Okay, now by the time our stay in Japan is done we will meet them every day and have dinner with them almost every night, so made good use of catching up. Let's see, after the French dinner (awesome), we headed off to Samurai Bar (Samurai master was not there but Mrs. Samurai was). Another night we went to what is reputed to be the best sushi in Tokyo. A little hole in the wall place barely able to hold a dozen people. The sushi master has had this very same place longer than I've been alive. The sushi (I really should not be writing this at lunch, making me hungry) is out of this world. I tried it all and I'm not that adventurous, but the sushi is mind-blowingly good! I mean, the quality of the fish and other critters served were shopped personally by the sushi master so it danced glorioiusly on the pallete. THIS is why sushi is such a no-brainer. All the other times one can be put off by low quality sushi is unfortunate. Ack! I'm ruined forever for other sushi.

We had such a great time with our hosts, The Tamori's and Uesugi's, they are so good to us. How can a guy not be smitten with this place? As it is Japan is an amazing feast for the senses but on top of that the people are so genuine and hospitable (more on the Tamori's next post).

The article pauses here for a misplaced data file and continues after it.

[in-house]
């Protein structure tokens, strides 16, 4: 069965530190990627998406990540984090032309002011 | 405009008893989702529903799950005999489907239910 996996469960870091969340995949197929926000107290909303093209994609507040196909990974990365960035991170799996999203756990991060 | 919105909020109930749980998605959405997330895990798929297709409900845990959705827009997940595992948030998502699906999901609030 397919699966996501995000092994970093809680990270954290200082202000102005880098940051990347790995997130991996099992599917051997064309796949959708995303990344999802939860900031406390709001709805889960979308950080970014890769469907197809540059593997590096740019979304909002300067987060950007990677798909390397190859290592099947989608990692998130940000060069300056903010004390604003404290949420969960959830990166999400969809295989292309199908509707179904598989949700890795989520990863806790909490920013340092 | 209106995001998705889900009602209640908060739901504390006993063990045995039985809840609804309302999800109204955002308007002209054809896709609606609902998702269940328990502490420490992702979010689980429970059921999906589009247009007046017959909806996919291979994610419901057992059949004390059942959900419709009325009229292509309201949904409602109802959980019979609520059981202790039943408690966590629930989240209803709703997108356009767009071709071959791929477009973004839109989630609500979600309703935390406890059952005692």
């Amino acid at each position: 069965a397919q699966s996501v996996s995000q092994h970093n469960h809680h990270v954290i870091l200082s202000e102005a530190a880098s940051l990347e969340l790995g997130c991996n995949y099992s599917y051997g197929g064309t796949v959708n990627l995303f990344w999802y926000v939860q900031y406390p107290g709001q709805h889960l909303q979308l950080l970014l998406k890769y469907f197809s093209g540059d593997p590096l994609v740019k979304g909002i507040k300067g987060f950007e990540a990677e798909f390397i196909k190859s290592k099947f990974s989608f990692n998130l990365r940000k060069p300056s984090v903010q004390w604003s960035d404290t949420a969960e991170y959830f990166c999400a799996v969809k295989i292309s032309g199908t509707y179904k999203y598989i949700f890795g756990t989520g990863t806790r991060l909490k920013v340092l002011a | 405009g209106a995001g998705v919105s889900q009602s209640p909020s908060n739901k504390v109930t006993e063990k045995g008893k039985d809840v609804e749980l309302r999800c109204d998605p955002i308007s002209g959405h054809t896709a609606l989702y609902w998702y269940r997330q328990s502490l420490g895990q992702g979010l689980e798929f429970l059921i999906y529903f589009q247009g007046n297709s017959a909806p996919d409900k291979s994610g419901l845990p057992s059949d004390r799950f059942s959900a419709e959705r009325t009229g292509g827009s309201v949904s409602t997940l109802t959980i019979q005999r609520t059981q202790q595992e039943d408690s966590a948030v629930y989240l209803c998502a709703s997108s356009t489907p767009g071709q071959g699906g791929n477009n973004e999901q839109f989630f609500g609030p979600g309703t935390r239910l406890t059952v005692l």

Kuro and Tadahiro at the bus station to see us off. The shot from the plane window shows Mount Fuji poking through the clouds off in the distance. Sayonara.

At the end of our stay, Enrico and I are more than a little sad to see our little compact vacation come to an end. We trudge to the bus station, luggage in tow, to get on a final bus ride to Narita. As we round the corner we are surprised in a burst of hellos by the Uesugi's! Come to see us off and bearing snacks for our trip. Awww, man, they are so awesome to be thinking about us at every turn. We say our goodbyes there and they promise to come and see us by summer. We get on the bus and wave to them. They both stand there waving to us as the bus pulls away, not move from that spot until the buildings hide them from view. Sigh.

Man, can't wait to come back already.